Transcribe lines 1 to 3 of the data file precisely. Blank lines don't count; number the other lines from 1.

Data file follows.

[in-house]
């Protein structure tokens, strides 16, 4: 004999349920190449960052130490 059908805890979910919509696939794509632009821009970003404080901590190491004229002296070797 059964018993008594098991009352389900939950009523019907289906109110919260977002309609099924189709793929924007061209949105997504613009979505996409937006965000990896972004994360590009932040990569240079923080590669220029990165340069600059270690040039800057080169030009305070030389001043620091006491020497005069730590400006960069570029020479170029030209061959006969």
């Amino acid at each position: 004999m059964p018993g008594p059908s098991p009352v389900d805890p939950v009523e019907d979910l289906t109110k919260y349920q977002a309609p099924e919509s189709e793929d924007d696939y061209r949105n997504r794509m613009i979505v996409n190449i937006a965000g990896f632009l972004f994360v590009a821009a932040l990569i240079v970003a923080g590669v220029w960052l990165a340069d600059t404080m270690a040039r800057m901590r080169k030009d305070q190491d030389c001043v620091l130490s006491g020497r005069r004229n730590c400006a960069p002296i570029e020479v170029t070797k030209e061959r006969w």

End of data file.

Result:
[in-house]
């Protein structure tokens, strides 16, 4: 004999349920190449960052130490 059908805890979910919509696939794509632009821009970003404080901590190491004229002296070797 059964018993008594098991009352389900939950009523019907289906109110919260977002309609099924189709793929924007061209949105997504613009979505996409937006965000990896972004994360590009932040990569240079923080590669220029990165340069600059270690040039800057080169030009305070030389001043620091006491020497005069730590400006960069570029020479170029030209061959006969």
């Amino acid at each position: 004999m059964p018993g008594p059908s098991p009352v389900d805890p939950v009523e019907d979910l289906t109110k919260y349920q977002a309609p099924e919509s189709e793929d924007d696939y061209r949105n997504r794509m613009i979505v996409n190449i937006a965000g990896f632009l972004f994360v590009a821009a932040l990569i240079v970003a923080g590669v220029w960052l990165a340069d600059t404080m270690a040039r800057m901590r080169k030009d305070q190491d030389c001043v620091l130490s006491g020497r005069r004229n730590c400006a960069p002296i570029e020479v170029t070797k030209e061959r006969w």